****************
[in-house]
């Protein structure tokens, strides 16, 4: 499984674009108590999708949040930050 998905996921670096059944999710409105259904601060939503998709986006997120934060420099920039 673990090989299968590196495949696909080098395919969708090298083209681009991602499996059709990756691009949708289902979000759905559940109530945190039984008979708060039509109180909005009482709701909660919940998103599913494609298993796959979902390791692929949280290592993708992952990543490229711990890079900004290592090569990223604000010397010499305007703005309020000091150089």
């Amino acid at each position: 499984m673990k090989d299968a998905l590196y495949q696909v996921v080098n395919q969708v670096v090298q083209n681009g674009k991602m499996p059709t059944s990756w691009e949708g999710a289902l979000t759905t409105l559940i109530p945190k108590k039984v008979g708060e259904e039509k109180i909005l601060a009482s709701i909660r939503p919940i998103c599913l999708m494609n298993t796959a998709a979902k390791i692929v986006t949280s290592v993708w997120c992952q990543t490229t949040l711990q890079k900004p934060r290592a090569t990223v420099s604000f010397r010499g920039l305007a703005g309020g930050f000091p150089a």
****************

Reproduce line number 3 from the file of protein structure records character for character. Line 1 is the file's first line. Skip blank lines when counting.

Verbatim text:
């Amino acid at each position: 499984m673990k090989d299968a998905l590196y495949q696909v996921v080098n395919q969708v670096v090298q083209n681009g674009k991602m499996p059709t059944s990756w691009e949708g999710a289902l979000t759905t409105l559940i109530p945190k108590k039984v008979g708060e259904e039509k109180i909005l601060a009482s709701i909660r939503p919940i998103c599913l999708m494609n298993t796959a998709a979902k390791i692929v986006t949280s290592v993708w997120c992952q990543t490229t949040l711990q890079k900004p934060r290592a090569t990223v420099s604000f010397r010499g920039l305007a703005g309020g930050f000091p150089a």